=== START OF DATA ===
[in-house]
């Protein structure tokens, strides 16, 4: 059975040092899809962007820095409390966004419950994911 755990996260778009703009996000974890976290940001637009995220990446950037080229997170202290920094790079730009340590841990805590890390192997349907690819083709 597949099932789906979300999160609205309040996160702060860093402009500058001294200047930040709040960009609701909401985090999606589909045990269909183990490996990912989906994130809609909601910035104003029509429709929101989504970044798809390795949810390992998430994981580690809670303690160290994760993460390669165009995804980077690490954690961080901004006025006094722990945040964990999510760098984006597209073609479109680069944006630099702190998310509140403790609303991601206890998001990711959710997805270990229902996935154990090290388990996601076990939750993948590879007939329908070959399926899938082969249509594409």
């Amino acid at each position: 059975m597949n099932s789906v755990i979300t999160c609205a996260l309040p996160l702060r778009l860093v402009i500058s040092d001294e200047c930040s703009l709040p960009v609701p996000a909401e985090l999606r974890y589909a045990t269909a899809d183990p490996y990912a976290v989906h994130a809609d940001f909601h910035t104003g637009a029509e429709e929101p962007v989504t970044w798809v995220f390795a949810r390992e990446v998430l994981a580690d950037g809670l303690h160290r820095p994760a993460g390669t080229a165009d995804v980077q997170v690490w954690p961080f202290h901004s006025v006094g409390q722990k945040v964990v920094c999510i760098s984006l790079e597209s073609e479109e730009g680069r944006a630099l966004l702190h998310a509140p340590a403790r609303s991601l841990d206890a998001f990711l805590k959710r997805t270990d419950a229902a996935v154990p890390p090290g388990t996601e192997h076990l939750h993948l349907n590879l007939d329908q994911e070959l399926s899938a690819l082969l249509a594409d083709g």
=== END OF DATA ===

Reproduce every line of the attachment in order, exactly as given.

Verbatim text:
[in-house]
């Protein structure tokens, strides 16, 4: 059975040092899809962007820095409390966004419950994911 755990996260778009703009996000974890976290940001637009995220990446950037080229997170202290920094790079730009340590841990805590890390192997349907690819083709 597949099932789906979300999160609205309040996160702060860093402009500058001294200047930040709040960009609701909401985090999606589909045990269909183990490996990912989906994130809609909601910035104003029509429709929101989504970044798809390795949810390992998430994981580690809670303690160290994760993460390669165009995804980077690490954690961080901004006025006094722990945040964990999510760098984006597209073609479109680069944006630099702190998310509140403790609303991601206890998001990711959710997805270990229902996935154990090290388990996601076990939750993948590879007939329908070959399926899938082969249509594409």
């Amino acid at each position: 059975m597949n099932s789906v755990i979300t999160c609205a996260l309040p996160l702060r778009l860093v402009i500058s040092d001294e200047c930040s703009l709040p960009v609701p996000a909401e985090l999606r974890y589909a045990t269909a899809d183990p490996y990912a976290v989906h994130a809609d940001f909601h910035t104003g637009a029509e429709e929101p962007v989504t970044w798809v995220f390795a949810r390992e990446v998430l994981a580690d950037g809670l303690h160290r820095p994760a993460g390669t080229a165009d995804v980077q997170v690490w954690p961080f202290h901004s006025v006094g409390q722990k945040v964990v920094c999510i760098s984006l790079e597209s073609e479109e730009g680069r944006a630099l966004l702190h998310a509140p340590a403790r609303s991601l841990d206890a998001f990711l805590k959710r997805t270990d419950a229902a996935v154990p890390p090290g388990t996601e192997h076990l939750h993948l349907n590879l007939d329908q994911e070959l399926s899938a690819l082969l249509a594409d083709g």